laboratory-scale continuously stirred tank reactor (CSTR). In
this reaction acetic anhydride [(CH3CO)2O reacts with water
to produce acetic acid (CH3COOH).

The concentration of acetic anhydride at any time in the


CSTR is determined by titration with sodium hydroxide.
Because the titration procedure requires time (relative to the
hydrolysis reaction time), it is necessary to quench the
hydrolysis reaction as soon as the sample is taken. The
quenching is achieved by adding an excess of aniline to the
sample. The quench reaction is
The quenching reaction also forms acetic acid, but in a different
stoichiometric ratio than the hydrolysis reaction. Thus it is
possible to determine the acetic anhydride concentration at the
time the sample was taken.

The initial experimental design is shown in Figure 10-14. Water


and acetic anhydride are gravity-fed from reservoirs and through
a set of rotameters. The water is mixed with the acetic anhydride
just before it enters the reactor. Water is also circulated by a
centrifugal pump from the temperature bath through coils in the
reactor vessel. This maintains the reactor temperature at a fixed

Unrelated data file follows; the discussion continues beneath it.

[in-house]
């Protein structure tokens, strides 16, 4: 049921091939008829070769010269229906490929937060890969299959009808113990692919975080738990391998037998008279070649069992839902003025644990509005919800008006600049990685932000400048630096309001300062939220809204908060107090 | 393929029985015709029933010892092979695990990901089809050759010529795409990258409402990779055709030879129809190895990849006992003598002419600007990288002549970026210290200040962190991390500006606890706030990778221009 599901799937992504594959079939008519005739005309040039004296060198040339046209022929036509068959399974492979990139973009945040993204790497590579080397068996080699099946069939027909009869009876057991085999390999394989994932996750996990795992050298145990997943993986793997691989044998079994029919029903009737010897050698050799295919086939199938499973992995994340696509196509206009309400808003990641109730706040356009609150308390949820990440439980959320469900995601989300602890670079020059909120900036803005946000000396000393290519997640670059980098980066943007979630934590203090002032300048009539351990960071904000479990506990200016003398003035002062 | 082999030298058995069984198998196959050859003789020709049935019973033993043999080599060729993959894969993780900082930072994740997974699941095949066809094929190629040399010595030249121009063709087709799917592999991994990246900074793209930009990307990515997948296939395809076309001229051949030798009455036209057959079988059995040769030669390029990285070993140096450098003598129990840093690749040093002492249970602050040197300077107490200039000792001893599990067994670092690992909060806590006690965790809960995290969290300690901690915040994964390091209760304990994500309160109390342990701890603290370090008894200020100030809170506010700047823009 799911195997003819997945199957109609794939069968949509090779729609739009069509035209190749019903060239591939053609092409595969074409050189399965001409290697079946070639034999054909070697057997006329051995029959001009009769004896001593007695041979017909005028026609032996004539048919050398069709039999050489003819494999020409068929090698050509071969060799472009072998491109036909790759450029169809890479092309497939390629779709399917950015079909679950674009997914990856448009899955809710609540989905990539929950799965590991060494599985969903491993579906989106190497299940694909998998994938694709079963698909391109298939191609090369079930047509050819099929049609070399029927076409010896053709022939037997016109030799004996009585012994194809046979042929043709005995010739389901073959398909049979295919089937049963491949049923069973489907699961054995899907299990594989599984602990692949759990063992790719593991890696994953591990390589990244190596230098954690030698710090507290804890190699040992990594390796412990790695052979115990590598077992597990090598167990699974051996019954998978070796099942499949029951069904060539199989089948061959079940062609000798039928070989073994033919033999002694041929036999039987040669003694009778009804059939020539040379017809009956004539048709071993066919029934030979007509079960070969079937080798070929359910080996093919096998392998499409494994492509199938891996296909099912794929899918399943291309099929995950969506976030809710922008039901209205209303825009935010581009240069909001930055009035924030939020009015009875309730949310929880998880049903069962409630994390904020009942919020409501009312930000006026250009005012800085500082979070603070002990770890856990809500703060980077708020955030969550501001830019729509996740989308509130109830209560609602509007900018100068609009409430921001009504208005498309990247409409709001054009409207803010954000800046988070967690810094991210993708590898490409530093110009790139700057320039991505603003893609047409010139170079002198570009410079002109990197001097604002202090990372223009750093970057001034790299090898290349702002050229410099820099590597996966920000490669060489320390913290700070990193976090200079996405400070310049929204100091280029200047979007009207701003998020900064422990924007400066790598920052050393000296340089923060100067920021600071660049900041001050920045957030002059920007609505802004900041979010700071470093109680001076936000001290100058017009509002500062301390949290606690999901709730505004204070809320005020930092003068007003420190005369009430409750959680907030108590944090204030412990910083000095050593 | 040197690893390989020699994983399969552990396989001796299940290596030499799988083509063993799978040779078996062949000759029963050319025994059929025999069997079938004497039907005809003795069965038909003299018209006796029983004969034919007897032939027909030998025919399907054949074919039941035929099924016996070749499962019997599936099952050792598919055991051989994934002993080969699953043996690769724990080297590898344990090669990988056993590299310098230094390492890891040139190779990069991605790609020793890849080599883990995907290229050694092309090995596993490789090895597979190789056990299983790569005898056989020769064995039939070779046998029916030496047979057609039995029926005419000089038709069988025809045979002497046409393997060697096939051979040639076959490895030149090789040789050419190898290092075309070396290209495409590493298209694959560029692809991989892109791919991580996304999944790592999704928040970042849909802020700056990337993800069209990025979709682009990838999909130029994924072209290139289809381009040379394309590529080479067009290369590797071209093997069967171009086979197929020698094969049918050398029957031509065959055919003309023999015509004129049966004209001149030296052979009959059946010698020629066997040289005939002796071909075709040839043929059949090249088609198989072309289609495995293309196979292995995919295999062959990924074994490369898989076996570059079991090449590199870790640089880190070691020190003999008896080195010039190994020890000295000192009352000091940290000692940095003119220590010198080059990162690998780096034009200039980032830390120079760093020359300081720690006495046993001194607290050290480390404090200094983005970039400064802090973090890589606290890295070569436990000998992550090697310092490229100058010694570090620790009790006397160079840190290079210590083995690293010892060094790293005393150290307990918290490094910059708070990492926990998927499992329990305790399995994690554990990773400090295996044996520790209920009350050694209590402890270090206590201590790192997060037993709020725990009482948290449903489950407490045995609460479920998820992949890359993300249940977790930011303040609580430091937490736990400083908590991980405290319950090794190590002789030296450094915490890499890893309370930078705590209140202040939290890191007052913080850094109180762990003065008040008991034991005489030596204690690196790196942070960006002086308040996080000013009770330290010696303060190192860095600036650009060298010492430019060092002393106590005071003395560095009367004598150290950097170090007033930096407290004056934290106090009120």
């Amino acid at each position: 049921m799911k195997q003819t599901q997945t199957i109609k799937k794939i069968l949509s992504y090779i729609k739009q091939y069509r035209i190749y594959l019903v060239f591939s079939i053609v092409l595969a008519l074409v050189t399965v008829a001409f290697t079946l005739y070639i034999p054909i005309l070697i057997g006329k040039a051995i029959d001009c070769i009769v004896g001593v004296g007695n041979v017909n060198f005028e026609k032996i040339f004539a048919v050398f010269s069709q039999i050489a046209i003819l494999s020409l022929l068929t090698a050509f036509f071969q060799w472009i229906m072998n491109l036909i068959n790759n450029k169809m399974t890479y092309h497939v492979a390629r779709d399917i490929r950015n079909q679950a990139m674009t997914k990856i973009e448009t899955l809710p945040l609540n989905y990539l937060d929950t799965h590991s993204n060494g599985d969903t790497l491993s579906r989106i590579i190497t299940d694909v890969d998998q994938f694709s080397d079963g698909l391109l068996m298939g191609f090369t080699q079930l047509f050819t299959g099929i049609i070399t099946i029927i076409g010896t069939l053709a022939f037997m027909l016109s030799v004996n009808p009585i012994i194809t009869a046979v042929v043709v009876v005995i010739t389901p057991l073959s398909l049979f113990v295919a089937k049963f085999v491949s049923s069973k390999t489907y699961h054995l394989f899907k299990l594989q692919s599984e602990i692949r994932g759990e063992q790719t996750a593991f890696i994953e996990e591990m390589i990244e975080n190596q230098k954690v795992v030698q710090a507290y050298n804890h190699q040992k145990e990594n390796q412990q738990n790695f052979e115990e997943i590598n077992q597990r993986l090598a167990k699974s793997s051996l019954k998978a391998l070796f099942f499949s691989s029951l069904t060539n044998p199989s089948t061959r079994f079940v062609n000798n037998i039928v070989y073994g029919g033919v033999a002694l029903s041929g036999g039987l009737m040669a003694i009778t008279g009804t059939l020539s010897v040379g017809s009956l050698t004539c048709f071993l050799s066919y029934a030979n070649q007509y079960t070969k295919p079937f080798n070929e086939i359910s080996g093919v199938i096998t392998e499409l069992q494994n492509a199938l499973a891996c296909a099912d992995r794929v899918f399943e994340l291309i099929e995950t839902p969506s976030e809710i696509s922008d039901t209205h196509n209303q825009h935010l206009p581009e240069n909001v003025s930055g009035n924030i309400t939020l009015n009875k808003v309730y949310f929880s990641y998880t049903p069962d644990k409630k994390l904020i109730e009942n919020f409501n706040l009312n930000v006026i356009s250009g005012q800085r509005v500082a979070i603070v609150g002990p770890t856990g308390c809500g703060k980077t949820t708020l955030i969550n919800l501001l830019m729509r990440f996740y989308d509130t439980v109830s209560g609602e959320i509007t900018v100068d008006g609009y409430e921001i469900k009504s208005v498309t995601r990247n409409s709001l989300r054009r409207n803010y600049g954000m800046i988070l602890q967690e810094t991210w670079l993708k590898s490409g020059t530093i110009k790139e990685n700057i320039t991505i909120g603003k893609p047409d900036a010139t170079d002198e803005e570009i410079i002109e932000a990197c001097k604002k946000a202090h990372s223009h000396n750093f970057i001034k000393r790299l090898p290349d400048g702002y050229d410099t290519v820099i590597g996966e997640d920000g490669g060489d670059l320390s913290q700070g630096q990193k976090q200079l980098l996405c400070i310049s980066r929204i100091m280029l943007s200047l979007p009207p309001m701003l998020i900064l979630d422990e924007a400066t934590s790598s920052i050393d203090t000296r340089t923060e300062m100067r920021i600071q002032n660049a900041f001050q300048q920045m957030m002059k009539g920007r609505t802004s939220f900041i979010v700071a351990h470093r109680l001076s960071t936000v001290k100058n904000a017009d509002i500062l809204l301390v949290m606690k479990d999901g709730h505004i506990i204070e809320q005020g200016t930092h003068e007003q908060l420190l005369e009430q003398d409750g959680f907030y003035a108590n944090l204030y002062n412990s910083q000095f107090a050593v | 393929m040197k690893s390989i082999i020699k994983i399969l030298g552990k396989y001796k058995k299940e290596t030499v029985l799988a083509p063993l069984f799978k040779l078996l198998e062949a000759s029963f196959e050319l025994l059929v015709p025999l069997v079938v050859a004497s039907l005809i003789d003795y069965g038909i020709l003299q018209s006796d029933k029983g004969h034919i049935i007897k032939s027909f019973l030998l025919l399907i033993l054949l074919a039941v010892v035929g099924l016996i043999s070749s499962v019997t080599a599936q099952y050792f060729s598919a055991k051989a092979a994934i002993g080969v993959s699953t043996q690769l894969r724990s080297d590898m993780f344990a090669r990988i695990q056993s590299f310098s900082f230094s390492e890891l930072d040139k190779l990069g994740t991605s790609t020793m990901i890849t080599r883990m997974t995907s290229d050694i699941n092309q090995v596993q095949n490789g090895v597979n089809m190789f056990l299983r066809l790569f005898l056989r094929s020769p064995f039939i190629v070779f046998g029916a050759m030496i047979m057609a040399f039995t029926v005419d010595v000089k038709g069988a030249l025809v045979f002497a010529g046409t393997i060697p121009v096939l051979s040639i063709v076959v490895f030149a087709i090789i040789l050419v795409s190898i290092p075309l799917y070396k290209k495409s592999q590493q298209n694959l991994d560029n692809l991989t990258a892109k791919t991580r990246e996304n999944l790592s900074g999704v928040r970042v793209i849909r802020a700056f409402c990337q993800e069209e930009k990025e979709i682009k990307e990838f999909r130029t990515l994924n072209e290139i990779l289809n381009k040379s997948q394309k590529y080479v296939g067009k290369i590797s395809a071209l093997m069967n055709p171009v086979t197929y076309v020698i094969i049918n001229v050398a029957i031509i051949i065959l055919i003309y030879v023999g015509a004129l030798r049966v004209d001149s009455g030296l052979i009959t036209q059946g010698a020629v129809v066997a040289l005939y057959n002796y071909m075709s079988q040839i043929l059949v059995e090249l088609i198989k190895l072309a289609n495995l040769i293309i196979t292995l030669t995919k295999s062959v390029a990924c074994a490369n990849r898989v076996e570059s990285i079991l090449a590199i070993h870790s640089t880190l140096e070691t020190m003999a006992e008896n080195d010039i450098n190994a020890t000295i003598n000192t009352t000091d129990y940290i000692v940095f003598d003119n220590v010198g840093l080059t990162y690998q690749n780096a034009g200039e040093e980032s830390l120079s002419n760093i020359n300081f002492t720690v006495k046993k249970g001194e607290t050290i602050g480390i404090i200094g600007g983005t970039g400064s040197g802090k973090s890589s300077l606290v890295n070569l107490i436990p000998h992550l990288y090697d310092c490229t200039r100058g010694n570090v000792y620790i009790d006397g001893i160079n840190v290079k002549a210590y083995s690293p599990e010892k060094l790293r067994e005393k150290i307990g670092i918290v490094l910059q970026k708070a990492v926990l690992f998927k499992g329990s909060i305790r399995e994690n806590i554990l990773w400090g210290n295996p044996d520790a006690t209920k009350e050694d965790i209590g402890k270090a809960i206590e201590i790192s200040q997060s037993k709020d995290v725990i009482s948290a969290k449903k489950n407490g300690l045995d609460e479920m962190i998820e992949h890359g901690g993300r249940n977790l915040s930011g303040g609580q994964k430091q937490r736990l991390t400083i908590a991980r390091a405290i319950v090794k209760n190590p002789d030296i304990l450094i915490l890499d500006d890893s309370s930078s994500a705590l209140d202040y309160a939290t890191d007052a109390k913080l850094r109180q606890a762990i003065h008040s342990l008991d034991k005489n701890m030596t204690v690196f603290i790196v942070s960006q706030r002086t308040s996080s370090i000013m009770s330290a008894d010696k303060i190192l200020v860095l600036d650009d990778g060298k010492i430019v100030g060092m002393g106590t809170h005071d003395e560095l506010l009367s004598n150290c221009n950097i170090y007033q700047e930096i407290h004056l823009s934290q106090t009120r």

value. A temperature controller in the water bath maintains the
temperature to within 1°F of the desired temperature.

a. Develop a safety checklist for use before operation of this


experiment.
b. Perform a HAZOP study on the intention “reactant flow to
reactor” for your analysis. What specific recommendations
can you make to improve the safety of this experiment?
Q2 A heat exchanger is used to heat flammable and volatile
solvents, as shown in Figure Q2. The temperature of the outlet
stream is measured by a thermocouple, and a controller valve
manipulates the amount of steam to the heat exchanger to
achieve the desired set point temperature.

Perform a Hazard and Operabilility Studies (HAZOP) on the


intention “hot solvent from heat exchanger” (process
parameter: flow) in a table format. You must determine the
possible causes, evaluate the possible consequences and
recommend the action required. Use at least THREE (3)
guide words to the process parameter
Figure Q2